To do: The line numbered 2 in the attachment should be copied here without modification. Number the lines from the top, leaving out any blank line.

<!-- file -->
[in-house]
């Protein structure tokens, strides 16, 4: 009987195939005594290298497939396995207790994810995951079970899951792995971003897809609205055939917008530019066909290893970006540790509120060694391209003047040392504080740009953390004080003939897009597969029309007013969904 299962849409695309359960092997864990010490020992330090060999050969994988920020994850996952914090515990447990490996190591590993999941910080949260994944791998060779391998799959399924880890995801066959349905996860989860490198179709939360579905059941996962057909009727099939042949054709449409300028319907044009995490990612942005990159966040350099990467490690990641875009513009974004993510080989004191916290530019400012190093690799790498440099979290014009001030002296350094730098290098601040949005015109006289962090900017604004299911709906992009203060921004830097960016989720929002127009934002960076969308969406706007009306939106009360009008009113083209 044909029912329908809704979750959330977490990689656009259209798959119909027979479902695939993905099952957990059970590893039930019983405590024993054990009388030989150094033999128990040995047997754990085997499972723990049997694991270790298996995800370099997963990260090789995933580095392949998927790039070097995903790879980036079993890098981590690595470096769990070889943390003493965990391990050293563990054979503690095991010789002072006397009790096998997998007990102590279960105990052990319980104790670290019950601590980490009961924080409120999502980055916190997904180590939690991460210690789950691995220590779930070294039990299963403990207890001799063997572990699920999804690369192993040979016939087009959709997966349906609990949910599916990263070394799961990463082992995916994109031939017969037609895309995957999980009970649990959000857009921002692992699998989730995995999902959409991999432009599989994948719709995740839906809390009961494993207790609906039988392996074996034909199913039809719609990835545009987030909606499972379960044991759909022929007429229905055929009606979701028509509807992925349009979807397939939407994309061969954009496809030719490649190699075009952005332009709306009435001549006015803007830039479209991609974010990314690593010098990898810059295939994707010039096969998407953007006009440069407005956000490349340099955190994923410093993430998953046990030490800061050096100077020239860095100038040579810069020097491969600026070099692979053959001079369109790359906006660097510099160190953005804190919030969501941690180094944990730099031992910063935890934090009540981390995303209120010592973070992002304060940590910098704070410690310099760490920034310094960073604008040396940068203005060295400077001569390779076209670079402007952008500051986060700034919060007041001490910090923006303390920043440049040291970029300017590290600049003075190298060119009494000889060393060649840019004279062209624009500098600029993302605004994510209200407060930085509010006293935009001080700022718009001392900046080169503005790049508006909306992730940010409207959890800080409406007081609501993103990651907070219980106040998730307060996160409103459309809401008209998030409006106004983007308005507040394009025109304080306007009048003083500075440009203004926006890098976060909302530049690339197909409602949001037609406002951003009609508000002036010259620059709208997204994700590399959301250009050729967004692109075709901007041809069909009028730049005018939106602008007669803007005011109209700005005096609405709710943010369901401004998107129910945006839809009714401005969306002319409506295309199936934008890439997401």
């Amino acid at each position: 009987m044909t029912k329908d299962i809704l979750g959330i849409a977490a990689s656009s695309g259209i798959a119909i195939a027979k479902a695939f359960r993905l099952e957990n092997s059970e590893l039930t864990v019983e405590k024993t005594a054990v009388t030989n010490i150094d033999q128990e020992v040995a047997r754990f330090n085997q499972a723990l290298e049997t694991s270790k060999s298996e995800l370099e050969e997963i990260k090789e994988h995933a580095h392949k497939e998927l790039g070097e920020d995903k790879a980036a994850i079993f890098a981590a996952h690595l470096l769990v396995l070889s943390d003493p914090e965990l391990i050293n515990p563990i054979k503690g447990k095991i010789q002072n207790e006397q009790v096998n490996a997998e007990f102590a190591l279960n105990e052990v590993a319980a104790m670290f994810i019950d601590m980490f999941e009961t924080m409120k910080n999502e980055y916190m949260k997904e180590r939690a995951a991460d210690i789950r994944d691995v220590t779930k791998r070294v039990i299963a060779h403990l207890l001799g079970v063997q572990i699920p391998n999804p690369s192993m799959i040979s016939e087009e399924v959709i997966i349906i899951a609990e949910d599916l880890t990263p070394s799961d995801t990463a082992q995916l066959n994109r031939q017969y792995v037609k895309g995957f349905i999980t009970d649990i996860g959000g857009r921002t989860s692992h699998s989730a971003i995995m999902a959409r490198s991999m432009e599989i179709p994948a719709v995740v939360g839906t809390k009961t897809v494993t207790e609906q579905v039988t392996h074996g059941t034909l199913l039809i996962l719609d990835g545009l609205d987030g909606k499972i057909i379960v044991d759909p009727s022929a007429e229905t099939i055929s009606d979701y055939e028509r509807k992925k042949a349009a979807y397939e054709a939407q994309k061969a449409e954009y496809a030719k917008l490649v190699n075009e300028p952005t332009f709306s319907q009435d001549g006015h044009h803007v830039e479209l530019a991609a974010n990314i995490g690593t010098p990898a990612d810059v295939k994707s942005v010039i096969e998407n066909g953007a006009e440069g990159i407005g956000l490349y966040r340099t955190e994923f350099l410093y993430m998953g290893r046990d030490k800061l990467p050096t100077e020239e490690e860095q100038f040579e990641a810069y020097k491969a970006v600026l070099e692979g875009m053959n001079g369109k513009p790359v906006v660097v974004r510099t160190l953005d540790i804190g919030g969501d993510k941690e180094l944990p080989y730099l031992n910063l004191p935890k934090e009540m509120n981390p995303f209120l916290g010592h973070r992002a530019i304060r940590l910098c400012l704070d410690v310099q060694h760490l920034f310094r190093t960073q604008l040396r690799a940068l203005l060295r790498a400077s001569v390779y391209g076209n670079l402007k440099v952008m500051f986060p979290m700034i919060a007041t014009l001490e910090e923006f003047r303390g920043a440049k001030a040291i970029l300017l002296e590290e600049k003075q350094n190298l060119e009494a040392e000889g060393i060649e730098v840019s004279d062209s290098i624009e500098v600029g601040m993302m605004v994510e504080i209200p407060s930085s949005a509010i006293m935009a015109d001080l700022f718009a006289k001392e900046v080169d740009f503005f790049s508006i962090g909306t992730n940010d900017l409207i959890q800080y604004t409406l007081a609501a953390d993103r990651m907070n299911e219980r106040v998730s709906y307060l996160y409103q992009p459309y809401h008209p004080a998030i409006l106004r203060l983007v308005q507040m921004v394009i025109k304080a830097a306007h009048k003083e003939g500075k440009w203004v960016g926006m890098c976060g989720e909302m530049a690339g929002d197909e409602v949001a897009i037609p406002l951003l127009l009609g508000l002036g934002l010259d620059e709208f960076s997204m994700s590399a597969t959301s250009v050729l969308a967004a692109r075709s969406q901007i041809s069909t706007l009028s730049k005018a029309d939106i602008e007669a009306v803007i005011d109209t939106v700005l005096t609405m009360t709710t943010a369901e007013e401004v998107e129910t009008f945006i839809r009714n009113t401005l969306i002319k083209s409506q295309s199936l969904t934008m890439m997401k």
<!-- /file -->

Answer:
């Protein structure tokens, strides 16, 4: 009987195939005594290298497939396995207790994810995951079970899951792995971003897809609205055939917008530019066909290893970006540790509120060694391209003047040392504080740009953390004080003939897009597969029309007013969904 299962849409695309359960092997864990010490020992330090060999050969994988920020994850996952914090515990447990490996190591590993999941910080949260994944791998060779391998799959399924880890995801066959349905996860989860490198179709939360579905059941996962057909009727099939042949054709449409300028319907044009995490990612942005990159966040350099990467490690990641875009513009974004993510080989004191916290530019400012190093690799790498440099979290014009001030002296350094730098290098601040949005015109006289962090900017604004299911709906992009203060921004830097960016989720929002127009934002960076969308969406706007009306939106009360009008009113083209 044909029912329908809704979750959330977490990689656009259209798959119909027979479902695939993905099952957990059970590893039930019983405590024993054990009388030989150094033999128990040995047997754990085997499972723990049997694991270790298996995800370099997963990260090789995933580095392949998927790039070097995903790879980036079993890098981590690595470096769990070889943390003493965990391990050293563990054979503690095991010789002072006397009790096998997998007990102590279960105990052990319980104790670290019950601590980490009961924080409120999502980055916190997904180590939690991460210690789950691995220590779930070294039990299963403990207890001799063997572990699920999804690369192993040979016939087009959709997966349906609990949910599916990263070394799961990463082992995916994109031939017969037609895309995957999980009970649990959000857009921002692992699998989730995995999902959409991999432009599989994948719709995740839906809390009961494993207790609906039988392996074996034909199913039809719609990835545009987030909606499972379960044991759909022929007429229905055929009606979701028509509807992925349009979807397939939407994309061969954009496809030719490649190699075009952005332009709306009435001549006015803007830039479209991609974010990314690593010098990898810059295939994707010039096969998407953007006009440069407005956000490349340099955190994923410093993430998953046990030490800061050096100077020239860095100038040579810069020097491969600026070099692979053959001079369109790359906006660097510099160190953005804190919030969501941690180094944990730099031992910063935890934090009540981390995303209120010592973070992002304060940590910098704070410690310099760490920034310094960073604008040396940068203005060295400077001569390779076209670079402007952008500051986060700034919060007041001490910090923006303390920043440049040291970029300017590290600049003075190298060119009494000889060393060649840019004279062209624009500098600029993302605004994510209200407060930085509010006293935009001080700022718009001392900046080169503005790049508006909306992730940010409207959890800080409406007081609501993103990651907070219980106040998730307060996160409103459309809401008209998030409006106004983007308005507040394009025109304080306007009048003083500075440009203004926006890098976060909302530049690339197909409602949001037609406002951003009609508000002036010259620059709208997204994700590399959301250009050729967004692109075709901007041809069909009028730049005018939106602008007669803007005011109209700005005096609405709710943010369901401004998107129910945006839809009714401005969306002319409506295309199936934008890439997401």